Our society

 

Culturally Modified is a registered non-profit society with a mandate to promote awareness of cultural diversity, establish a forum for dialogue about Pacific Northwest culture and its role in today’s world, and create conversation around cross-cultural understanding. We both publish articles that promote cultural awareness and education, and take action on the ground with grassroots projects that serve our communities.

Our society creates a platform from which Northern B.C. communities can tell their own stories, while situating these narratives within a global context. Sharing stories around the world is key to tackling the pertinent issues that we collectively face, such as cultural misconceptions and climate change.

We are funded through our supporters and by reader donations. To become involved with our society or for more information, contact us.

 

Photo by Rhory Gilies

Our team.

Sean O'Rourke

Sean O'Rourke

Program Coordinator and Outreach Specialist

Sean has conducted anthropological and psychological research throughout the Circumpolar North, including Alaska, Siberia, and Yukon Territory. He is an Applied Anthropologist with an MA in Interdisciplinary studies from UNBC, an MA in Research from Mount Saint Vincent University, and a BASc in Anthropology and Psychology from the University of Lethbridge. Sean lives in Prince George, B.C., and explores the interior rainforest and photographs abandoned homesteads in the Cariboo in his free time.

 

Joanne Campbell

Joanne Campbell

Marketing and Communications Manager

After decades of writing fiction and fact as creative director at radio stations and copywriter at newspapers and ad agencies across Western Canada, Joanne found herself in Prince George, B.C. There, she started an arts and culture publication called Forte Magazine and earned her Masters of Arts in Communication from Royal Roads University. Then, she spent the next decade as publisher-editor of Northword Magazine where she also contributed a regular editorial column, In Other Words. She lives in Smithers, B.C.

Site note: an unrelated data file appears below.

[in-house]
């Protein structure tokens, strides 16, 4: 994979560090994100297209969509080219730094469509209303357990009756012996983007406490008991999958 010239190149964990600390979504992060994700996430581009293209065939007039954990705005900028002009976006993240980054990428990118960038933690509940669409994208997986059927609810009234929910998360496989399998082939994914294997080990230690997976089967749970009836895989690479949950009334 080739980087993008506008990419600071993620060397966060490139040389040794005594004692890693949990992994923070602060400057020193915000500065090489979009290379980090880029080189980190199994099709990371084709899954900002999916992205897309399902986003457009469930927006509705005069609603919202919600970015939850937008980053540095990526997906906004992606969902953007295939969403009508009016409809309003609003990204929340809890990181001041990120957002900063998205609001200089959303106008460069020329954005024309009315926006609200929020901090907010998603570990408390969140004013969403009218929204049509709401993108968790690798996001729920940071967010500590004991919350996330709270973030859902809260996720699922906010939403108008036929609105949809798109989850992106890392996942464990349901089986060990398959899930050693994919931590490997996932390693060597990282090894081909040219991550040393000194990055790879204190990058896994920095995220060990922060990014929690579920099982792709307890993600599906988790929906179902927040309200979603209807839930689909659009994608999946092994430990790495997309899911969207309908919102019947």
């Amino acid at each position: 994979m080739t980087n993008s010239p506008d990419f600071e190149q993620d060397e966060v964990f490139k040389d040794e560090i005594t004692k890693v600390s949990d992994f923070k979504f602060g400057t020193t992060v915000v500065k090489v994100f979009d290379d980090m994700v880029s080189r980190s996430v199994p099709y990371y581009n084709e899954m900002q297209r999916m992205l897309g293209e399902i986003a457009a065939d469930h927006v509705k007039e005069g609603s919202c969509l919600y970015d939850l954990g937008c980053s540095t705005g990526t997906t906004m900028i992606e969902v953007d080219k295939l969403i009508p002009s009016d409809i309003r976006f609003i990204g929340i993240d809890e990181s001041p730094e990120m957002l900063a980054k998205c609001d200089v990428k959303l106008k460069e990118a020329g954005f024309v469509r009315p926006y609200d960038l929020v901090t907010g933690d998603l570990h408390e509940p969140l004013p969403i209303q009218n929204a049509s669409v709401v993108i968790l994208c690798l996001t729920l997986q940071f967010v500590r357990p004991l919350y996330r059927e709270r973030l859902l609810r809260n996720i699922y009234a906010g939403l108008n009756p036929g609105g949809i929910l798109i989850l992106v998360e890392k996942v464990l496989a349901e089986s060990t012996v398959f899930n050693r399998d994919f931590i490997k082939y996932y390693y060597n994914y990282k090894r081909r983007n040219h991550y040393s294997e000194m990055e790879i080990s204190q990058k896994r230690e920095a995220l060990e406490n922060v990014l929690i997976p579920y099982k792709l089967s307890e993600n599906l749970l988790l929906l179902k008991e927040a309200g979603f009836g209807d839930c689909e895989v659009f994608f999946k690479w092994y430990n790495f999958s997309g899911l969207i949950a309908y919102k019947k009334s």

Barb McFee

Barb McFee

Administration

Barb has accumulated over a decade of bookkeeping and administration experience. She holds a certificate from Okanagan College. As the resident expert of all things numbers at Culturally Modified, Barb is instrumental in making the society’s visions a reality. In her spare time, she loves reading a good book. Barb is based in Smithers, B.C. and lives with her husband, Duncan, and her two daughters, Meaghan and Andrea.

 

Our board of directors.

Rick Budhwa

Rick Budhwa

Rick has worked in Indigenous cultural resources for 25 years, and established Crossroads Cultural Resource Management to address both the material and intangible aspects of cultural heritage. With a BA in anthropology from the University of Western Ontario, a post-baccalaureate diploma in archaeology and an MA in anthropology, First Nations studies and archaeology from Simon Fraser University, Rick also teaches at the Northwest Community College. He has been formally adopted into the Gitdumden Clan of the Wet’suwet’en peoples in the traditional territories where he lives with his wife and two young boys.

Jocelyn Franks

Jocelyn Franks

Jocelyn is an Applied Anthropologist with a BA from UNBC. She has worked with diverse Indigenous communities in the coastal and interior regions of B.C. since 2008. Jocelyn has experience acting as a community liaison, researcher, and coordinator with Crossroads Cultural Resource Management, and has been involved in projects pertaining to ancestral burial grounds, traditional land use studies, and socio-economic studies. Jocelyn is passionate about cultural revitalization and grassroots developments, and actively brainstorms ways to keep educational opportunities and traditional customs as part of every project.

Dana Evaschuk

Dana Evaschuk

Dana is an Applied Archaeologist with experience in consulting archaeology in B.C. since 1996. She has worked on various forestry, mining, hydro-electric, transportation, and public and private projects. Dana has also worked closely with various First Nations communities in many capacities, both learning from and providing cultural heritage resources and archaeological training to community members. She values the importance of creating and maintaining trusting relationships with diverse communities in order to reach common goals.